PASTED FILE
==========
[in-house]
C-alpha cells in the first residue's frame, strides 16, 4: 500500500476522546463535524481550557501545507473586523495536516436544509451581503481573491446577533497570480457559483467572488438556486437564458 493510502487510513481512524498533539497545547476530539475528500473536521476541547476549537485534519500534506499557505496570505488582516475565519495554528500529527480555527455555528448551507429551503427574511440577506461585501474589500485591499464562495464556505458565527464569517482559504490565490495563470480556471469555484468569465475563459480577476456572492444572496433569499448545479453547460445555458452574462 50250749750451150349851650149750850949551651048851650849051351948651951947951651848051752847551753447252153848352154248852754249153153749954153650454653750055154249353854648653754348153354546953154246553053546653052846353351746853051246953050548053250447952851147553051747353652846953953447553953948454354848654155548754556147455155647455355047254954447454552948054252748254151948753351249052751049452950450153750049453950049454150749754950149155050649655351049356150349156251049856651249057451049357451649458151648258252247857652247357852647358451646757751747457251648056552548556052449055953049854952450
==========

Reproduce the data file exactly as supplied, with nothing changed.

[in-house]
C-alpha cells in the first residue's frame, strides 16, 4: 500500500476522546463535524481550557501545507473586523495536516436544509451581503481573491446577533497570480457559483467572488438556486437564458 493510502487510513481512524498533539497545547476530539475528500473536521476541547476549537485534519500534506499557505496570505488582516475565519495554528500529527480555527455555528448551507429551503427574511440577506461585501474589500485591499464562495464556505458565527464569517482559504490565490495563470480556471469555484468569465475563459480577476456572492444572496433569499448545479453547460445555458452574462 50250749750451150349851650149750850949551651048851650849051351948651951947951651848051752847551753447252153848352154248852754249153153749954153650454653750055154249353854648653754348153354546953154246553053546653052846353351746853051246953050548053250447952851147553051747353652846953953447553953948454354848654155548754556147455155647455355047254954447454552948054252748254151948753351249052751049452950450153750049453950049454150749754950149155050649655351049356150349156251049856651249057451049357451649458151648258252247857652247357852647358451646757751747457251648056552548556052449055953049854952450